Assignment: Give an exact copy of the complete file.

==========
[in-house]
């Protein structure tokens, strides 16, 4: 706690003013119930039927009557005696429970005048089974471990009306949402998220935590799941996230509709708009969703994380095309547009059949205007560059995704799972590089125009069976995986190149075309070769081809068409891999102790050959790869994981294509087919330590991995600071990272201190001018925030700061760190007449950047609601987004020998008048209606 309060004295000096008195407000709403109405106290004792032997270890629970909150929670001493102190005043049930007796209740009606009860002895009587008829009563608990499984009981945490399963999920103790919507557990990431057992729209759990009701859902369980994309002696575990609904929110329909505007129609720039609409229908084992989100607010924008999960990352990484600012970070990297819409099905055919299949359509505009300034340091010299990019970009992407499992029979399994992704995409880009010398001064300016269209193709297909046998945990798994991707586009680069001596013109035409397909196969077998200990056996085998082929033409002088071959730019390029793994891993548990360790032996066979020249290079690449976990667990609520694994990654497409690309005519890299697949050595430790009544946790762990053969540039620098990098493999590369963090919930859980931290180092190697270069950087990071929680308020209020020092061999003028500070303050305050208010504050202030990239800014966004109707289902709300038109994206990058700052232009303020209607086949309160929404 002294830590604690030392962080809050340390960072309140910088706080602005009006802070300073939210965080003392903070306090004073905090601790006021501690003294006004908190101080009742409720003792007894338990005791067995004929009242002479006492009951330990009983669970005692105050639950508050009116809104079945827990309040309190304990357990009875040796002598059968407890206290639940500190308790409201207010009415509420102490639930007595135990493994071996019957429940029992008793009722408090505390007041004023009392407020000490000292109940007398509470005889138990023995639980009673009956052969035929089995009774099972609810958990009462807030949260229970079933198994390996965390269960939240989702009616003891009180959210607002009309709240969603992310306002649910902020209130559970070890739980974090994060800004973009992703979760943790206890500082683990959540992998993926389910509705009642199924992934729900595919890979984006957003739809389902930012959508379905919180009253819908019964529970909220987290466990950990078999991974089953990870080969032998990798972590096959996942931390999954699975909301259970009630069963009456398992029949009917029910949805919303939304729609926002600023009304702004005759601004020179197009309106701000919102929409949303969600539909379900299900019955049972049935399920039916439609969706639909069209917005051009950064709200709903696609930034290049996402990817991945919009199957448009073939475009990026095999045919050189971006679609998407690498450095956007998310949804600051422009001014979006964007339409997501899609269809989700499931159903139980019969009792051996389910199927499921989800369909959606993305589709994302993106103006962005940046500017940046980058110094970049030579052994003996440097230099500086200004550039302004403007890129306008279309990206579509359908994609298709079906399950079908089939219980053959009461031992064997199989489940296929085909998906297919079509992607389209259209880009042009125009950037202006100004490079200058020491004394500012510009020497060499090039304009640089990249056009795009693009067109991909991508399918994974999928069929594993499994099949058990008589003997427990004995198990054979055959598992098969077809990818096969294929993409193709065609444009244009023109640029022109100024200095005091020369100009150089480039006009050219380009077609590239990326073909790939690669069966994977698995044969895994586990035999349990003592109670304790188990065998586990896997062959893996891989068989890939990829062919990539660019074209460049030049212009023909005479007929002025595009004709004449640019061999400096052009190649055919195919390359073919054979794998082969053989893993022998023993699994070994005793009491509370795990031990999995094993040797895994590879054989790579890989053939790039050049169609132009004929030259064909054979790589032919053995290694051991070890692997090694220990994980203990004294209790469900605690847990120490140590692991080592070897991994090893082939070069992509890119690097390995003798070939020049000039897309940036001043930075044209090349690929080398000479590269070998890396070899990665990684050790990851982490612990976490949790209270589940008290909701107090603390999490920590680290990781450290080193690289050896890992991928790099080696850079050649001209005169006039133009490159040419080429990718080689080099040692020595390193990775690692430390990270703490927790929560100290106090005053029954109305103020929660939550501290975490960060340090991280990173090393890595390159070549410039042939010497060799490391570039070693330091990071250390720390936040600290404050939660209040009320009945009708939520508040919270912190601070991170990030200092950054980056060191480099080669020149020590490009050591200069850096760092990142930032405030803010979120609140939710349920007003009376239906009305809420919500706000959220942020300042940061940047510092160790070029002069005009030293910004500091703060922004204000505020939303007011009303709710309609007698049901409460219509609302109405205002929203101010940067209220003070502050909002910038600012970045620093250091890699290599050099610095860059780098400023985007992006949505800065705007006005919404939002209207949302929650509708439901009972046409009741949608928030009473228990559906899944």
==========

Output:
[in-house]
């Protein structure tokens, strides 16, 4: 706690003013119930039927009557005696429970005048089974471990009306949402998220935590799941996230509709708009969703994380095309547009059949205007560059995704799972590089125009069976995986190149075309070769081809068409891999102790050959790869994981294509087919330590991995600071990272201190001018925030700061760190007449950047609601987004020998008048209606 309060004295000096008195407000709403109405106290004792032997270890629970909150929670001493102190005043049930007796209740009606009860002895009587008829009563608990499984009981945490399963999920103790919507557990990431057992729209759990009701859902369980994309002696575990609904929110329909505007129609720039609409229908084992989100607010924008999960990352990484600012970070990297819409099905055919299949359509505009300034340091010299990019970009992407499992029979399994992704995409880009010398001064300016269209193709297909046998945990798994991707586009680069001596013109035409397909196969077998200990056996085998082929033409002088071959730019390029793994891993548990360790032996066979020249290079690449976990667990609520694994990654497409690309005519890299697949050595430790009544946790762990053969540039620098990098493999590369963090919930859980931290180092190697270069950087990071929680308020209020020092061999003028500070303050305050208010504050202030990239800014966004109707289902709300038109994206990058700052232009303020209607086949309160929404 002294830590604690030392962080809050340390960072309140910088706080602005009006802070300073939210965080003392903070306090004073905090601790006021501690003294006004908190101080009742409720003792007894338990005791067995004929009242002479006492009951330990009983669970005692105050639950508050009116809104079945827990309040309190304990357990009875040796002598059968407890206290639940500190308790409201207010009415509420102490639930007595135990493994071996019957429940029992008793009722408090505390007041004023009392407020000490000292109940007398509470005889138990023995639980009673009956052969035929089995009774099972609810958990009462807030949260229970079933198994390996965390269960939240989702009616003891009180959210607002009309709240969603992310306002649910902020209130559970070890739980974090994060800004973009992703979760943790206890500082683990959540992998993926389910509705009642199924992934729900595919890979984006957003739809389902930012959508379905919180009253819908019964529970909220987290466990950990078999991974089953990870080969032998990798972590096959996942931390999954699975909301259970009630069963009456398992029949009917029910949805919303939304729609926002600023009304702004005759601004020179197009309106701000919102929409949303969600539909379900299900019955049972049935399920039916439609969706639909069209917005051009950064709200709903696609930034290049996402990817991945919009199957448009073939475009990026095999045919050189971006679609998407690498450095956007998310949804600051422009001014979006964007339409997501899609269809989700499931159903139980019969009792051996389910199927499921989800369909959606993305589709994302993106103006962005940046500017940046980058110094970049030579052994003996440097230099500086200004550039302004403007890129306008279309990206579509359908994609298709079906399950079908089939219980053959009461031992064997199989489940296929085909998906297919079509992607389209259209880009042009125009950037202006100004490079200058020491004394500012510009020497060499090039304009640089990249056009795009693009067109991909991508399918994974999928069929594993499994099949058990008589003997427990004995198990054979055959598992098969077809990818096969294929993409193709065609444009244009023109640029022109100024200095005091020369100009150089480039006009050219380009077609590239990326073909790939690669069966994977698995044969895994586990035999349990003592109670304790188990065998586990896997062959893996891989068989890939990829062919990539660019074209460049030049212009023909005479007929002025595009004709004449640019061999400096052009190649055919195919390359073919054979794998082969053989893993022998023993699994070994005793009491509370795990031990999995094993040797895994590879054989790579890989053939790039050049169609132009004929030259064909054979790589032919053995290694051991070890692997090694220990994980203990004294209790469900605690847990120490140590692991080592070897991994090893082939070069992509890119690097390995003798070939020049000039897309940036001043930075044209090349690929080398000479590269070998890396070899990665990684050790990851982490612990976490949790209270589940008290909701107090603390999490920590680290990781450290080193690289050896890992991928790099080696850079050649001209005169006039133009490159040419080429990718080689080099040692020595390193990775690692430390990270703490927790929560100290106090005053029954109305103020929660939550501290975490960060340090991280990173090393890595390159070549410039042939010497060799490391570039070693330091990071250390720390936040600290404050939660209040009320009945009708939520508040919270912190601070991170990030200092950054980056060191480099080669020149020590490009050591200069850096760092990142930032405030803010979120609140939710349920007003009376239906009305809420919500706000959220942020300042940061940047510092160790070029002069005009030293910004500091703060922004204000505020939303007011009303709710309609007698049901409460219509609302109405205002929203101010940067209220003070502050909002910038600012970045620093250091890699290599050099610095860059780098400023985007992006949505800065705007006005919404939002209207949302929650509708439901009972046409009741949608928030009473228990559906899944």